Directed by Michael Winterbottom.
Starring Steve Coogan, David Mitchell, Isla Fisher, Asa Butterfield, Sarah Solemani and Shirley Henderson.
He is prolific to the point of incontinence but whatever topic or style he is turning his talents to, you can rely on Winterbottom to bring a bit of dash to it; but usually preceded by some slap. Which is to say that his goals are usually superior to his execution. Here he applies himself to the noble pursuit of crafting a character assassination of Sir Philip Greene, the public school-educated barrow boy who became The King of the High Street even though he didn't have any fashion sense. It's a very thorough character assassination, an effective dismantling of the smoke and mirrors of his success. Even so, in the end you may come out unfulfilled by Winterbottom's marksmanship – you've killed him but have you killed him enough? Couldn't you have killed him a bit more?
The Greene surrogate is called McCreadie, simply so he can be Greedy MacCreedie in the headlines. The film has a loose Citizen Kane structure with Mitchell as the hack employed to write an authorised biography of him. Around the preparation for his Rome-themed 60th birthday party on a Greek island, we flashback to Mitchell's investigation into his past: the low paid sweatshops in Sri Lanka where his clothes are made and how he made his fortune by asset stripping and tax avoidance. He's a billionaire who never really made any money.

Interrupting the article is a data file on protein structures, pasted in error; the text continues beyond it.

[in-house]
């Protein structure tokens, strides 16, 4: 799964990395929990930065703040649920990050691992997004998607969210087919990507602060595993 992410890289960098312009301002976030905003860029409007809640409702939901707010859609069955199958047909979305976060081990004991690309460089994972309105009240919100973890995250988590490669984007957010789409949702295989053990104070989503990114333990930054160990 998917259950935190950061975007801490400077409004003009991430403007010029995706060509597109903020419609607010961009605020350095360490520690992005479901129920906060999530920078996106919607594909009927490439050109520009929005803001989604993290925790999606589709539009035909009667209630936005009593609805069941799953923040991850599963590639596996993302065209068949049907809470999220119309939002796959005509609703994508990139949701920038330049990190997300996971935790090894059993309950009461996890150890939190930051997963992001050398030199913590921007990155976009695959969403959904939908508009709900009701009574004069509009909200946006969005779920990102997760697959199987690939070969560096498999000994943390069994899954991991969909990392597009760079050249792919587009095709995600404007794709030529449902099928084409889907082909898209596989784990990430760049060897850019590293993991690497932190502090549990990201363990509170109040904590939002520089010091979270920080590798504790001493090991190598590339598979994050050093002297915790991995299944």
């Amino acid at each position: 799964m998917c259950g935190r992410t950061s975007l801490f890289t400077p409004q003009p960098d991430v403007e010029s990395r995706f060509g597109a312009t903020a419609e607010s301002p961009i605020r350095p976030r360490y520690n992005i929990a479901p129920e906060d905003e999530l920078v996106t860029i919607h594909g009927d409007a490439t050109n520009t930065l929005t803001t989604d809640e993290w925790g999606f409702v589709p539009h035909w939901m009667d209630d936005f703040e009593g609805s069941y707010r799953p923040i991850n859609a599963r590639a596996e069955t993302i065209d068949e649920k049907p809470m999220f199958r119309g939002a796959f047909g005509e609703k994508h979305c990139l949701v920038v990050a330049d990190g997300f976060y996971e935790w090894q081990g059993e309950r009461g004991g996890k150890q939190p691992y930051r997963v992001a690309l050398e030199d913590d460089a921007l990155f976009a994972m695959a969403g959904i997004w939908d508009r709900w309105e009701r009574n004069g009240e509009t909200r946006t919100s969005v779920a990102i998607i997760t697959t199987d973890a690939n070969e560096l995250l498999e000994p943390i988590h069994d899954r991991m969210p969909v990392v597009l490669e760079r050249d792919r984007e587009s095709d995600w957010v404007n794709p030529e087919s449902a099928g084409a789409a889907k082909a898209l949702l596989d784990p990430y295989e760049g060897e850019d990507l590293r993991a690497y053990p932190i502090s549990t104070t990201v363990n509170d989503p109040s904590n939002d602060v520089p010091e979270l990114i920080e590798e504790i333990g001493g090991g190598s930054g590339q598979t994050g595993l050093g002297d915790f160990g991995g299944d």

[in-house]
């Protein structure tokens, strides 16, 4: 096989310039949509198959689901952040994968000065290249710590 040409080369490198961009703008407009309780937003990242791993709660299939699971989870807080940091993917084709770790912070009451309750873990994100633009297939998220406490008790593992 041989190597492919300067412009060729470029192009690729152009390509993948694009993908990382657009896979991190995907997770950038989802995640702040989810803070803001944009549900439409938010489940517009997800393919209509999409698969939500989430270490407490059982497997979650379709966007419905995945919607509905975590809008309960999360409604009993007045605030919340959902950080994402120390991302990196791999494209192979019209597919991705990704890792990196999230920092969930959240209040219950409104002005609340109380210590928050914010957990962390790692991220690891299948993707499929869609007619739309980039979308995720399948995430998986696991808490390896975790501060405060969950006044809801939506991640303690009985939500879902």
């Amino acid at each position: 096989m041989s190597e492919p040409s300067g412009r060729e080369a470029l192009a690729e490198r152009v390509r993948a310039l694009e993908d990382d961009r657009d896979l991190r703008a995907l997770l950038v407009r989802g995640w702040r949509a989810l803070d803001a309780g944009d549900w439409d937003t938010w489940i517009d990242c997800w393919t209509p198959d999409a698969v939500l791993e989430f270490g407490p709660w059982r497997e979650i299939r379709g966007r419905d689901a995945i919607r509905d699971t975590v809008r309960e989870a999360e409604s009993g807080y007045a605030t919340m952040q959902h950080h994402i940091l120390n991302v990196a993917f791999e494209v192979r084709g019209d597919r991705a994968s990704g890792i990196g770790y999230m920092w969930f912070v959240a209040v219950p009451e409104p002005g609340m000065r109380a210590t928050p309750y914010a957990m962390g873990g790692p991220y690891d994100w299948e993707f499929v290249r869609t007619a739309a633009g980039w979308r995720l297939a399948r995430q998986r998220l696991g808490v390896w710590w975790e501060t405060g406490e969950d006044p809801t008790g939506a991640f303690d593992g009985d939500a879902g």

The young McCreadie is played with enormous vim by Jamie Blackley, who really gives you a sense of empty ambition. The older McCreadie is Coogan which is a mixed blessing. Coogan is funny but he is so associated with playing British monsters that his characterisation just seems like an extension of Partridge or all the other monsters he has played for Winterbottom: Tony Wilson, Paul Raymond, Steve Coogan.
It paints an ugly picture that ties up all the modern ills like refugees and celebrity culture but it is frustratingly slack. When the mechanics of asset stripping are explained, how you buy a successful company by saddling it with debt, the delivery and the graphics don't have the snap they have in something like The Big Short. Any number of familiar faces, from Stephen Fry to James Blunt, turn up to register their support and show that they are against this type of thing, but they make it seem all a bit too cosy. The closing credits have some graphics listing the statistic about inequality and exploitation. Winterbottom has been in the Guardian complaining that Sony has censored them, forced him to withdraw ones that named names. But they are still shocking and hard-hitting, in a way that the film isn't, not really. Maybe we've become inured to the horror of it all, and when it is embodied by Steve Coogan it becomes something we are complacently acceptant of.
It's a grim film all round; though Winterbottom does manage to contrive a happy ending.